Factors to Consider When Making Employment Hiring Decisions
Here are some of the factors on which different Human Resources managers base their hiring decisions and what you need to keep in mind as you’re considering each one.
The best indicator of a candidate’s future potential is past performance. If a candidate was hardworking, highly motivated, and team oriented in his last job, the same is likely to hold true in the new job. Similarly, the candidate who consistently lacked enthusiasm and drive in his last position isn’t likely to turn things around in his next one. People do change, of course, but often not that significantly.
The only caveat to this usually reliable principle: The conditions that prevailed in the candidate’s last job need to closely parallel the conditions in the job she’s seeking. Otherwise, you have no real basis for comparison. No two business environments are identical. Certain systems or people in the candidate’s previous job may have been instrumental in her success (or failure) — and you can rarely replicate such factors in your company.
Impressions you pick up during an interview almost always carry a great deal of weight in hiring decisions — and understandably. Managers naturally place more trust in what they actually see and hear than in information from third-party sources. The problem with interview impressions is that they’re just that — impressions. You’re listening to answers and observing behavior, but your own preconceived perceptions and experiences almost always influence your judgments.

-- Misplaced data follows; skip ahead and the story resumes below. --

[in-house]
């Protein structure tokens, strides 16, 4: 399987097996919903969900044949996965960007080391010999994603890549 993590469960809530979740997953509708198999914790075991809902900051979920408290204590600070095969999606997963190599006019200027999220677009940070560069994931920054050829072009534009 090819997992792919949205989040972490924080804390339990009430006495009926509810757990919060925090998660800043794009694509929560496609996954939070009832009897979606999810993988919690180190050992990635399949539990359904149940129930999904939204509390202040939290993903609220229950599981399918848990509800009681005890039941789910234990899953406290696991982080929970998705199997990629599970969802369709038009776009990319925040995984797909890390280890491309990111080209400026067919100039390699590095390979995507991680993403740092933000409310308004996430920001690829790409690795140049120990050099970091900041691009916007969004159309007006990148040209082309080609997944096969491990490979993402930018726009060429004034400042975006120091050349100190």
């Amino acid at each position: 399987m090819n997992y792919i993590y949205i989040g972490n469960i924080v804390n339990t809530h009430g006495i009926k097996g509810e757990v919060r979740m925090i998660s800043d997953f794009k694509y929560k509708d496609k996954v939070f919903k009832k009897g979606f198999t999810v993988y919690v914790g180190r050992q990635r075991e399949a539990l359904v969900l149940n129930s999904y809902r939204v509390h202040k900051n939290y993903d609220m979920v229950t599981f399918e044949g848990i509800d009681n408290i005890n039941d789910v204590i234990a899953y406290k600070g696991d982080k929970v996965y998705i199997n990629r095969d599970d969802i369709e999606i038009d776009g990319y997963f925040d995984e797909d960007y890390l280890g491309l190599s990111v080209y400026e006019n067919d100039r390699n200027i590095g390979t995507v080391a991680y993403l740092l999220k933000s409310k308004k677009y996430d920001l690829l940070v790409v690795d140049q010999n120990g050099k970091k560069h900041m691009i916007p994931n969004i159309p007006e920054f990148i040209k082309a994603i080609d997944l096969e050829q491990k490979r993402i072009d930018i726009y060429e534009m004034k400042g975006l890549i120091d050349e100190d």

This doesn’t mean that you should disregard your interview impressions — only that you keep them in their proper perspective with test results, references, and other information you’ve collected to evaluate a prospective hire.
Some people regard test results as the only truly reliable predictor of future success. The argument goes as follows: Test results are quantifiable. In most tests, results aren’t subject to personal interpretation. With a large enough sample, you can compare test scores to job performance ratings and, eventually, use test scores as a predictor of future performance.
The only problem: Some candidates simply don’t test well. They freeze up, which affects their ultimate scores. Other candidates may be clever enough to figure out what most tests are actually testing for and tailor their responses accordingly. So, if you’re going to use test results in your decision-making process, ensure the validity of the tests and their legality.
Call it the proof-in-the-pudding principle. Watching candidates actually perform some of the tasks for which you’re considering hiring them is clearly the most reliable way to judge their competence. That’s why more and more companies these days start out an applicant as a contingent, or temporary, worker, with the idea that, if the person works out, he may eventually become a full-time employee.
In the past, some companies have instituted probationary periods to gain firsthand knowledge about candidates. Today, firms should stay away from the term probation because it may create an implied contract of employment. Some courts assume that after a worker is no longer on probation, the employer must have good cause to terminate her.